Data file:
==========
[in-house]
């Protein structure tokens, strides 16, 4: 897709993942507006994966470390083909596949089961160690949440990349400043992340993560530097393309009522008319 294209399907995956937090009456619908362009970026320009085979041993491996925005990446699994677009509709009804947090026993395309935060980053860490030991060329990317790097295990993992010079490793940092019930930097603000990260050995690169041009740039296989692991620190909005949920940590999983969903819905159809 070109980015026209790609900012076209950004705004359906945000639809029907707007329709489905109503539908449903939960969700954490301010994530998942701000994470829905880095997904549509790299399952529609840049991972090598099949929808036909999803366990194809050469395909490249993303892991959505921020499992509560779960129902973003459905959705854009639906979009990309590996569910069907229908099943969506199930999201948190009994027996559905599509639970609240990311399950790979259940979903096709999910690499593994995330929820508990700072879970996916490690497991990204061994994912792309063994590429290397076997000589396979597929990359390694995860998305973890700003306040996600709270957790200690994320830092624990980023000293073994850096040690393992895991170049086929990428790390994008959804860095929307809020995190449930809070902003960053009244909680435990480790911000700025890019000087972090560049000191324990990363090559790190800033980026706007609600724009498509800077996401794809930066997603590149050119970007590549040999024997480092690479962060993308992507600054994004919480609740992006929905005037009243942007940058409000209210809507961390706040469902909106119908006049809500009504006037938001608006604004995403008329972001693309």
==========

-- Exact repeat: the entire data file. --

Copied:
[in-house]
């Protein structure tokens, strides 16, 4: 897709993942507006994966470390083909596949089961160690949440990349400043992340993560530097393309009522008319 294209399907995956937090009456619908362009970026320009085979041993491996925005990446699994677009509709009804947090026993395309935060980053860490030991060329990317790097295990993992010079490793940092019930930097603000990260050995690169041009740039296989692991620190909005949920940590999983969903819905159809 070109980015026209790609900012076209950004705004359906945000639809029907707007329709489905109503539908449903939960969700954490301010994530998942701000994470829905880095997904549509790299399952529609840049991972090598099949929808036909999803366990194809050469395909490249993303892991959505921020499992509560779960129902973003459905959705854009639906979009990309590996569910069907229908099943969506199930999201948190009994027996559905599509639970609240990311399950790979259940979903096709999910690499593994995330929820508990700072879970996916490690497991990204061994994912792309063994590429290397076997000589396979597929990359390694995860998305973890700003306040996600709270957790200690994320830092624990980023000293073994850096040690393992895991170049086929990428790390994008959804860095929307809020995190449930809070902003960053009244909680435990480790911000700025890019000087972090560049000191324990990363090559790190800033980026706007609600724009498509800077996401794809930066997603590149050119970007590549040999024997480092690479962060993308992507600054994004919480609740992006929905005037009243942007940058409000209210809507961390706040469902909106119908006049809500009504006037938001608006604004995403008329972001693309």